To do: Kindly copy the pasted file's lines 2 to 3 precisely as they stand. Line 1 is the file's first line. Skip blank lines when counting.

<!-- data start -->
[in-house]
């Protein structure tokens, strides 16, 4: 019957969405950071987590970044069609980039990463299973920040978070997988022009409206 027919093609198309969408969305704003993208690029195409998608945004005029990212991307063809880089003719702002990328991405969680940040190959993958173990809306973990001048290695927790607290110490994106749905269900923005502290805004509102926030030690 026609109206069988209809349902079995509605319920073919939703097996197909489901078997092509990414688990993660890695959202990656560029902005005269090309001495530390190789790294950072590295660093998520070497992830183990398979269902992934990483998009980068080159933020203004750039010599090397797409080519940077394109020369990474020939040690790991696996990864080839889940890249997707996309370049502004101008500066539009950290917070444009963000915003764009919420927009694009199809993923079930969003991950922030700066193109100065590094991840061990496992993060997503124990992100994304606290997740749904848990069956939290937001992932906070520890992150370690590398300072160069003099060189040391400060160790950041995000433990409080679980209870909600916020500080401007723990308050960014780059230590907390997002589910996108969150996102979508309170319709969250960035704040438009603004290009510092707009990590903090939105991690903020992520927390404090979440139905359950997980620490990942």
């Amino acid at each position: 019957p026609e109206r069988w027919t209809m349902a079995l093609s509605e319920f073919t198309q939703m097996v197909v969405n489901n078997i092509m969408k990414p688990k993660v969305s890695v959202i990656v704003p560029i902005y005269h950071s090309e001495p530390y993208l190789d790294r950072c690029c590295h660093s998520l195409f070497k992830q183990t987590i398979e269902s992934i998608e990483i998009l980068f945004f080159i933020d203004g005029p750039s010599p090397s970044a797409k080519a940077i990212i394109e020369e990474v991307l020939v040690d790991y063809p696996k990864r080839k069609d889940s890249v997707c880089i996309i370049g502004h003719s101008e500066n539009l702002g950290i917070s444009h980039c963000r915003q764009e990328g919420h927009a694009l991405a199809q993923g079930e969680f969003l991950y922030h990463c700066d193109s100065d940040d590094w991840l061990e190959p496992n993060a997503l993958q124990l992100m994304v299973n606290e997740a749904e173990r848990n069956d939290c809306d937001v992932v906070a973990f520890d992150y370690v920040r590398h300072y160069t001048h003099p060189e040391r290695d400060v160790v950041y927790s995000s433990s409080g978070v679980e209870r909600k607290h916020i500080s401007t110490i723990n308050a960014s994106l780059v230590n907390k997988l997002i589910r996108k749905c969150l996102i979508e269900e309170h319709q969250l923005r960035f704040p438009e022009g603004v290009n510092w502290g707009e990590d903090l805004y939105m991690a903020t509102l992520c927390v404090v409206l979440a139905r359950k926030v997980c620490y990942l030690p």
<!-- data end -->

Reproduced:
């Protein structure tokens, strides 16, 4: 019957969405950071987590970044069609980039990463299973920040978070997988022009409206 027919093609198309969408969305704003993208690029195409998608945004005029990212991307063809880089003719702002990328991405969680940040190959993958173990809306973990001048290695927790607290110490994106749905269900923005502290805004509102926030030690 026609109206069988209809349902079995509605319920073919939703097996197909489901078997092509990414688990993660890695959202990656560029902005005269090309001495530390190789790294950072590295660093998520070497992830183990398979269902992934990483998009980068080159933020203004750039010599090397797409080519940077394109020369990474020939040690790991696996990864080839889940890249997707996309370049502004101008500066539009950290917070444009963000915003764009919420927009694009199809993923079930969003991950922030700066193109100065590094991840061990496992993060997503124990992100994304606290997740749904848990069956939290937001992932906070520890992150370690590398300072160069003099060189040391400060160790950041995000433990409080679980209870909600916020500080401007723990308050960014780059230590907390997002589910996108969150996102979508309170319709969250960035704040438009603004290009510092707009990590903090939105991690903020992520927390404090979440139905359950997980620490990942």
């Amino acid at each position: 019957p026609e109206r069988w027919t209809m349902a079995l093609s509605e319920f073919t198309q939703m097996v197909v969405n489901n078997i092509m969408k990414p688990k993660v969305s890695v959202i990656v704003p560029i902005y005269h950071s090309e001495p530390y993208l190789d790294r950072c690029c590295h660093s998520l195409f070497k992830q183990t987590i398979e269902s992934i998608e990483i998009l980068f945004f080159i933020d203004g005029p750039s010599p090397s970044a797409k080519a940077i990212i394109e020369e990474v991307l020939v040690d790991y063809p696996k990864r080839k069609d889940s890249v997707c880089i996309i370049g502004h003719s101008e500066n539009l702002g950290i917070s444009h980039c963000r915003q764009e990328g919420h927009a694009l991405a199809q993923g079930e969680f969003l991950y922030h990463c700066d193109s100065d940040d590094w991840l061990e190959p496992n993060a997503l993958q124990l992100m994304v299973n606290e997740a749904e173990r848990n069956d939290c809306d937001v992932v906070a973990f520890d992150y370690v920040r590398h300072y160069t001048h003099p060189e040391r290695d400060v160790v950041y927790s995000s433990s409080g978070v679980e209870r909600k607290h916020i500080s401007t110490i723990n308050a960014s994106l780059v230590n907390k997988l997002i589910r996108k749905c969150l996102i979508e269900e309170h319709q969250l923005r960035f704040p438009e022009g603004v290009n510092w502290g707009e990590d903090l805004y939105m991690a903020t509102l992520c927390v404090v409206l979440a139905r359950k926030v997980c620490y990942l030690p």